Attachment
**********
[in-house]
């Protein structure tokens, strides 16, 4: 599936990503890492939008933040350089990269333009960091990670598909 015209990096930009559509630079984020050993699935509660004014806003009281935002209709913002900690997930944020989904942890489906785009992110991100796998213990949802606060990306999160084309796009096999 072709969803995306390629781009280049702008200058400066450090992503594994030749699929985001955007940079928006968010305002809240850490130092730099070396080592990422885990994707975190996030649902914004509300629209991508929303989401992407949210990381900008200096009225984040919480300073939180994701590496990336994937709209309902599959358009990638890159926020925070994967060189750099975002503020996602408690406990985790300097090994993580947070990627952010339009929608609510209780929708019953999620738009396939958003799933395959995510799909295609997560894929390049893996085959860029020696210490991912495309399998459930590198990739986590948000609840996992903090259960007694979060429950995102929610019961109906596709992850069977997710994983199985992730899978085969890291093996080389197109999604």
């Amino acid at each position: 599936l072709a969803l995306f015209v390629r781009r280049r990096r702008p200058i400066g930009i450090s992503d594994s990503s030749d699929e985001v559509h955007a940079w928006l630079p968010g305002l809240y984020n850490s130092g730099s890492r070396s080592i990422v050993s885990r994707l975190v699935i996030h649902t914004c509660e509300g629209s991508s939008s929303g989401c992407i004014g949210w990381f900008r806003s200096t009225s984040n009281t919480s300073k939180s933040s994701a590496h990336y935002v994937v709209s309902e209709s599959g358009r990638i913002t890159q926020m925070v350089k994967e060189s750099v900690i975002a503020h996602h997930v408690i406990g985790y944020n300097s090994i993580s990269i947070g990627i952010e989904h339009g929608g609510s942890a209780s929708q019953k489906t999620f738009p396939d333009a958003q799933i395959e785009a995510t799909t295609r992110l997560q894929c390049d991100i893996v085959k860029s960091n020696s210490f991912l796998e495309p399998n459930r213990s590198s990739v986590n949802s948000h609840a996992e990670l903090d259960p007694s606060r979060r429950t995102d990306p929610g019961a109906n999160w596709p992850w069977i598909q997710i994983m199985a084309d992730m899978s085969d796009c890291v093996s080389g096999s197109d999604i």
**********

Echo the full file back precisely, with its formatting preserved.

[in-house]
């Protein structure tokens, strides 16, 4: 599936990503890492939008933040350089990269333009960091990670598909 015209990096930009559509630079984020050993699935509660004014806003009281935002209709913002900690997930944020989904942890489906785009992110991100796998213990949802606060990306999160084309796009096999 072709969803995306390629781009280049702008200058400066450090992503594994030749699929985001955007940079928006968010305002809240850490130092730099070396080592990422885990994707975190996030649902914004509300629209991508929303989401992407949210990381900008200096009225984040919480300073939180994701590496990336994937709209309902599959358009990638890159926020925070994967060189750099975002503020996602408690406990985790300097090994993580947070990627952010339009929608609510209780929708019953999620738009396939958003799933395959995510799909295609997560894929390049893996085959860029020696210490991912495309399998459930590198990739986590948000609840996992903090259960007694979060429950995102929610019961109906596709992850069977997710994983199985992730899978085969890291093996080389197109999604």
């Amino acid at each position: 599936l072709a969803l995306f015209v390629r781009r280049r990096r702008p200058i400066g930009i450090s992503d594994s990503s030749d699929e985001v559509h955007a940079w928006l630079p968010g305002l809240y984020n850490s130092g730099s890492r070396s080592i990422v050993s885990r994707l975190v699935i996030h649902t914004c509660e509300g629209s991508s939008s929303g989401c992407i004014g949210w990381f900008r806003s200096t009225s984040n009281t919480s300073k939180s933040s994701a590496h990336y935002v994937v709209s309902e209709s599959g358009r990638i913002t890159q926020m925070v350089k994967e060189s750099v900690i975002a503020h996602h997930v408690i406990g985790y944020n300097s090994i993580s990269i947070g990627i952010e989904h339009g929608g609510s942890a209780s929708q019953k489906t999620f738009p396939d333009a958003q799933i395959e785009a995510t799909t295609r992110l997560q894929c390049d991100i893996v085959k860029s960091n020696s210490f991912l796998e495309p399998n459930r213990s590198s990739v986590n949802s948000h609840a996992e990670l903090d259960p007694s606060r979060r429950t995102d990306p929610g019961a109906n999160w596709p992850w069977i598909q997710i994983m199985a084309d992730m899978s085969d796009c890291v093996s080389g096999s197109d999604i």